Never narrow-minded or one-sided, Ed has honed and perfected his character in other ways, too. He ran his first marathon in January 1978 and followed this with a second in December of the same year. Finally, in April 1979, he “crowned” his running career with the Boston marathon. Having accomplished this, he reverted to the second of what Jo Anne calls his “irrational dreams”: he resurrected his youthful desire to become a concert pianist. He had the irrepressible urge to know if he could perform one of the great piano concertos with an orchestra. After two years studying piano under Dr. William Westney, Browning Artist-in-Residence at Texas Tech University and winner of the Geneva International Piano Competition, Ed gave his first recital in 1981. In March of the next year, he played Beethoven’s Third Piano Concerto with an orchestra before a full auditorium—thus fulfilling a lifetime ambition. He continued to give recitals for the next two years—ending with a program of Chopin and Rachmaninoff. However, as Ed himself says: “The demands of this training and performance were such that I have played no more since April 14, 1984. But the memories are rich.”

All this is perhaps by the way, but it gives some measure of the man. More to our purpose was his discovery, in the fall of 1988, of the work of the philosopher, scientist, educator, and spiritual teacher, Rudolf Steiner (1861-1925). This changed his life, or at least gave his life a new direction and purpose—the writing of an “anthroposophical commentary on the Bible.”

Steiner, according to the English philosopher Owen Barfield, “the best kept secret of the twentieth century,” was the creator of what he called “spiritual science” or anthroposophy. Suffice it to say that spiritual science in Steiner’s sense is a form of phenomenological research in which consciousness is both the field studied and the means of studying it as well as a Christian esotericism: a Christian path of inner development and an unveiling of the Christian Mystery. Steiner’s vast oeuvre therefore comprehends a spiritual anthropology, cosmology, Christology, psychology, and epistemology. It includes fundamental researches into fields as varied as the Bible (especially the four Gospels, the Apocalypse, the missions of Abraham, Moses, Elijah and Paul), education, agriculture, the history of science, and medicine—to name only a few. Encountering this enormous body of work of course means different things for different people. For Edward Reaugh Smith meeting Steiner meant a “rending of the veil of the Temple.” He began to understand the Bible in a new way. The meaning of many previously incomprehensible passages began to make a new sense. Even a cursory reading of the essay that follows can give one a sense of the kind of excitement that considering scripture in the light of Steiner aroused in Ed Smith. He felt he had come home.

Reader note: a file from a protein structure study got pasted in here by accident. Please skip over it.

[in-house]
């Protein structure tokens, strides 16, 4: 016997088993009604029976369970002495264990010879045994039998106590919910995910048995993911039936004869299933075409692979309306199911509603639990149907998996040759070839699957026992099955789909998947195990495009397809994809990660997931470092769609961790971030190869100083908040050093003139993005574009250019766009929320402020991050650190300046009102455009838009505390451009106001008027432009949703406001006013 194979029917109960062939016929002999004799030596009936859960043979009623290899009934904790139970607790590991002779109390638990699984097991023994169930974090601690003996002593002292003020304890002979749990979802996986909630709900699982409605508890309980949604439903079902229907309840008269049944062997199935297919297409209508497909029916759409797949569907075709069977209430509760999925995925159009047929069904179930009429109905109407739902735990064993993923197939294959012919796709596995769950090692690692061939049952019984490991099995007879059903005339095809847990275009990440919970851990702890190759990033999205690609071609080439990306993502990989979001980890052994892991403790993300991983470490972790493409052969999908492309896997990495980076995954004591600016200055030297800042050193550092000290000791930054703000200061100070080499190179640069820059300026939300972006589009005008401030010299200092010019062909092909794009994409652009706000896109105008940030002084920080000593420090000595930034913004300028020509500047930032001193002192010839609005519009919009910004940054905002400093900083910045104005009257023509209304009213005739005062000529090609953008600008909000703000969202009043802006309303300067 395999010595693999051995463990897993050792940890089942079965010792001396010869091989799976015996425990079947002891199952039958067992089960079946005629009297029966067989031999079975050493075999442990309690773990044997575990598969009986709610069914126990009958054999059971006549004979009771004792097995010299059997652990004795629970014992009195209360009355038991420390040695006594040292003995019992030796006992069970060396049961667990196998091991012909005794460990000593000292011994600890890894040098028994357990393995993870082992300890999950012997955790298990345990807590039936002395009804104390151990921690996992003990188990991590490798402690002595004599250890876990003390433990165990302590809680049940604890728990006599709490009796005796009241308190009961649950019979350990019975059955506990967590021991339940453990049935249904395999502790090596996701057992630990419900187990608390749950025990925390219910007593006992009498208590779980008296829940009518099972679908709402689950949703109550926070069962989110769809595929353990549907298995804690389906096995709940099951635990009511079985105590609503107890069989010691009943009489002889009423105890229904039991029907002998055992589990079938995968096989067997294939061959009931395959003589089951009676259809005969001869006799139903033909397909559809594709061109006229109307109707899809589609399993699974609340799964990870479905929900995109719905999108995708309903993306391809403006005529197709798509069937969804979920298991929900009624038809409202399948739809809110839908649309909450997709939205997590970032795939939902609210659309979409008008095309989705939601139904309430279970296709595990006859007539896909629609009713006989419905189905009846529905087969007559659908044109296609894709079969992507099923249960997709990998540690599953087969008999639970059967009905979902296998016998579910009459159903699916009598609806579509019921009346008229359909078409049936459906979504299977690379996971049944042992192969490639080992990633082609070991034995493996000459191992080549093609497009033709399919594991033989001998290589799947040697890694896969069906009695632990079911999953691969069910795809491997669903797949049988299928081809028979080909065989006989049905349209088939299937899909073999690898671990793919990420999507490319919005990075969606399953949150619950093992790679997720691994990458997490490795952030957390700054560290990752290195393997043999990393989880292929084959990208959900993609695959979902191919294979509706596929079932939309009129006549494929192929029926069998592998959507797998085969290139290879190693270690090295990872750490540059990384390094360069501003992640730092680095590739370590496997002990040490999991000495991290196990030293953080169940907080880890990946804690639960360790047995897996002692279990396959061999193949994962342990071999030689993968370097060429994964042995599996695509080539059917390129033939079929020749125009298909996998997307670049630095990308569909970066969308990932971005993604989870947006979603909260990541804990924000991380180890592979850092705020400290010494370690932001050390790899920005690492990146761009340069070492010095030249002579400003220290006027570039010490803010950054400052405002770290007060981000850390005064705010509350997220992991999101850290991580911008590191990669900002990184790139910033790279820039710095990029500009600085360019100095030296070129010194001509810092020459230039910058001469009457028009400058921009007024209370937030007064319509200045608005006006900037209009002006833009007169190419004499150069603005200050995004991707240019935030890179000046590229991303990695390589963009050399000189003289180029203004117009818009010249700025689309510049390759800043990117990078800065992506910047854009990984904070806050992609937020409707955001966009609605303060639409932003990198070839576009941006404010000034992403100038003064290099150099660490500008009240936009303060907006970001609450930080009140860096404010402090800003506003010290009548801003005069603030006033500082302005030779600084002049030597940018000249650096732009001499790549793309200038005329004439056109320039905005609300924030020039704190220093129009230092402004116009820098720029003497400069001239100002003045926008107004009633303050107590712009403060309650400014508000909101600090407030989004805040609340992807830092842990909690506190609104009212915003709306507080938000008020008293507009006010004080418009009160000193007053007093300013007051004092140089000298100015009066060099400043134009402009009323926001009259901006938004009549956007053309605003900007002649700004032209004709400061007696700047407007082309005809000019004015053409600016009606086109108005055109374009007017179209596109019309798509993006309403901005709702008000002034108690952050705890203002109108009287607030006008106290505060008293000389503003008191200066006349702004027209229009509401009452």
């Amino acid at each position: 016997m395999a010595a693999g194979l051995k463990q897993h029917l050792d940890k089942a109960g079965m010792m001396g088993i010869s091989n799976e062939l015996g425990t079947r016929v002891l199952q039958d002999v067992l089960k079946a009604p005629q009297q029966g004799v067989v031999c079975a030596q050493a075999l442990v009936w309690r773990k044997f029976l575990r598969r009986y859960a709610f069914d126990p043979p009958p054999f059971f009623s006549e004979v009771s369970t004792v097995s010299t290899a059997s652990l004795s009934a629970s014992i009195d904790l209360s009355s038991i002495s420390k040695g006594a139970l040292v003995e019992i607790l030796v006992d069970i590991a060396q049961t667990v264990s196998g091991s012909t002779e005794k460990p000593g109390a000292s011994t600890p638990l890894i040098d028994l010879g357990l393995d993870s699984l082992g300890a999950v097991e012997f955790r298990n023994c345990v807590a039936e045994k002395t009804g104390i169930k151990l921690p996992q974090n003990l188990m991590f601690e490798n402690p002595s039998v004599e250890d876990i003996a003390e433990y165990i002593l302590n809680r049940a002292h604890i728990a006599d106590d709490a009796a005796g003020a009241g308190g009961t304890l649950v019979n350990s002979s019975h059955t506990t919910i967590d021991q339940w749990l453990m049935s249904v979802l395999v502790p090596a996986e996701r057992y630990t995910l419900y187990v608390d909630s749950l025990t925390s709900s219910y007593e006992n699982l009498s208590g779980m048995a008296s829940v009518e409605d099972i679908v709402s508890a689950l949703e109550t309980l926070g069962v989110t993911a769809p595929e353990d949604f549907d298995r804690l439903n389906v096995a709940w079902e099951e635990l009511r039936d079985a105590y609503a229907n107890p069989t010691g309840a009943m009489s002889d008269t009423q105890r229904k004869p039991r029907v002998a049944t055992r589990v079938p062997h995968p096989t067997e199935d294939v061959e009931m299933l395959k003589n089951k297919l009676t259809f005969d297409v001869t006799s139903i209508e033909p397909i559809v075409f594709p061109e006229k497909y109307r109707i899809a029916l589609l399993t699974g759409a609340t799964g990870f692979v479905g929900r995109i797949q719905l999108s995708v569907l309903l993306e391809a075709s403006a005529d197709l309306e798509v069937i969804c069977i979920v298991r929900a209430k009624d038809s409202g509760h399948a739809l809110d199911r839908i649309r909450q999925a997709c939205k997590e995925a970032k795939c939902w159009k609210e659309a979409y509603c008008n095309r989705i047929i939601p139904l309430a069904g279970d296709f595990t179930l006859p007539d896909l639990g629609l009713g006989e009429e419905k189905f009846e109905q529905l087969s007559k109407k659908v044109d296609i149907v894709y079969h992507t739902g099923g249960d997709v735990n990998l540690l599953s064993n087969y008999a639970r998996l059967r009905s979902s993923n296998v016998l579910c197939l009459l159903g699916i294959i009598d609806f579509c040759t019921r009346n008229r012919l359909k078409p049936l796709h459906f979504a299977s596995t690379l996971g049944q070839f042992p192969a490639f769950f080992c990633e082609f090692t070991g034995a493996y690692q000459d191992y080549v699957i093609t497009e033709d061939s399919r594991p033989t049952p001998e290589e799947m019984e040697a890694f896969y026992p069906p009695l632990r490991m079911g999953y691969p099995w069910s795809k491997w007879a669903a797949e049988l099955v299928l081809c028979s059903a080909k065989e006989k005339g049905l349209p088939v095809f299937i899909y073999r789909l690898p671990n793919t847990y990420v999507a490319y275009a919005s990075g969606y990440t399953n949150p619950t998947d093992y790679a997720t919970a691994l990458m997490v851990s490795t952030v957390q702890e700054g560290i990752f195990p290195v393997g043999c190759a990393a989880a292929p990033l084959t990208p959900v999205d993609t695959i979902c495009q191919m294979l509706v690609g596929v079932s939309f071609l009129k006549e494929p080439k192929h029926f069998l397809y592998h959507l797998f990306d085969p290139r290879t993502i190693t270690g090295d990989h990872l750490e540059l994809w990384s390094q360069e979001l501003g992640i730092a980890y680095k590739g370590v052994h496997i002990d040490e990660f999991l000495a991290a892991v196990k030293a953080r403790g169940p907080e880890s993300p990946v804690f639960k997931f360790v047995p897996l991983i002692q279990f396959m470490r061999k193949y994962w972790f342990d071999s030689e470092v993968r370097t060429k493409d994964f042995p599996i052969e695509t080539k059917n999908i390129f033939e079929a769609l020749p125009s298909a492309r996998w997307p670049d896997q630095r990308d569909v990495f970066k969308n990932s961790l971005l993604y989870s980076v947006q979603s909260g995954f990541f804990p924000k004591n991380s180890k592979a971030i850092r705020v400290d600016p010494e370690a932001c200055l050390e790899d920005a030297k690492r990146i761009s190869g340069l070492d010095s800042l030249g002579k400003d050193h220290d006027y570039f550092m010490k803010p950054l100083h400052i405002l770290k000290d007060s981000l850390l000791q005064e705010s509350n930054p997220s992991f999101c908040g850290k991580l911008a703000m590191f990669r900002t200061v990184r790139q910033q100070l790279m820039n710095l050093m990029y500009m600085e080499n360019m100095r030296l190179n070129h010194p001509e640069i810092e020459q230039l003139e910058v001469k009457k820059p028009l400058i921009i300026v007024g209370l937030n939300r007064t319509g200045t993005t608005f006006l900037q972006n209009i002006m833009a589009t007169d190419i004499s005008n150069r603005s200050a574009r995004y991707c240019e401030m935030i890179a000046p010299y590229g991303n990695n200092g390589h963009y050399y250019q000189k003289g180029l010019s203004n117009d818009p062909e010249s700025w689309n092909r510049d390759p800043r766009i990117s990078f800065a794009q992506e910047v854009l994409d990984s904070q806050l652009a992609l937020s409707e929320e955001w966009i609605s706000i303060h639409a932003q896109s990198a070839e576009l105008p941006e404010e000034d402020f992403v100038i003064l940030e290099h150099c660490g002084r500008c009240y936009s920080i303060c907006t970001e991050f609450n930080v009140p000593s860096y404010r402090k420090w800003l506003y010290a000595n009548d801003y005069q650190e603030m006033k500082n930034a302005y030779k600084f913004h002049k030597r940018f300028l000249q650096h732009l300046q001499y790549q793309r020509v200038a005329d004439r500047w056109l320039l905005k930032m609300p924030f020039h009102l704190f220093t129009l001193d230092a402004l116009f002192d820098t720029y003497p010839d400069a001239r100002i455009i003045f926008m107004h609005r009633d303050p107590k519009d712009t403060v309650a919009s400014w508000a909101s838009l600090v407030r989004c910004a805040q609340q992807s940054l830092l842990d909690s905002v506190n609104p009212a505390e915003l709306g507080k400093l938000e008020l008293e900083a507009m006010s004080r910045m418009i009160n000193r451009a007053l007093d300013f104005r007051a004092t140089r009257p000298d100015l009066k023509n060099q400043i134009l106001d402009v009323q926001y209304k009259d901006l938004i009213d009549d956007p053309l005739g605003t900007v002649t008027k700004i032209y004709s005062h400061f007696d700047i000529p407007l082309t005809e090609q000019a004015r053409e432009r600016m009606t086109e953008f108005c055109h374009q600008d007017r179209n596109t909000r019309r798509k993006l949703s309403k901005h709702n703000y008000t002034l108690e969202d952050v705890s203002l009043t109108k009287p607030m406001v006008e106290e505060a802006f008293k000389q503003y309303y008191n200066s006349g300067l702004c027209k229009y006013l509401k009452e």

In his talk, Ed begins by alluding to the verse in the final chapter of the Song of Solomon (8,5), which is echoed in the description of the disciple we know as John: namely, "Who is that coming up from the wilderness, leaning upon her beloved? Under the apple tree I awakened you. There your mother was in labor with you.” He points out that this phrase occurs after the daughters of Jerusalem have been adjured for a third time not to stir up or awaken love “until it pleases.” To lean upon one’s beloved, therefore, is a sign that one is, in some sense, perfected in love. Then, “knowledge”—the wisdom of love that overcomes the fall or the eating of the apple, the fruit, of the tree of the knowledge of good and evil—is given. Such a person is the one known as John—but who is he?

On this vexed topic, what Ed has to say is both extraordinarily suggestive and remarkably conclusive. Covering a lot of ground, but in a way that is accessible and “reader-friendly,” Ed masterfully supplies us with a range of collateral materials, always interesting in themselves but also always necessary to the larger argument. I shall not steal his fire here, but only say that he deals more than adequately with the whole “Zebedee John” question and makes the case convincingly for identifying of the author of the Johannine texts with Lazarus, the rich man of Bethany (Mary Magdalene’s brother), raised from the dead, for whom Jesus wept and the only specific person of whom it is written that Jesus loved.

Since this essay began its life as a talk to a non-specialized audience, it is blessedly jargon-free and reader-friendly. Yet this is not to say that it lacks sophistication or bite: it has both. Indeed, in the field of study that it addresses, it works a quiet but profound revolution. New Testament scholars as well as those concerned in a professional capacity with the future of Christianity ought therefore to sit up and take note. And not only they, of course. Anyone seeking to understand something of the mystery of Christ Jesus and his “beloved disciple” will find true food for mind and heart here.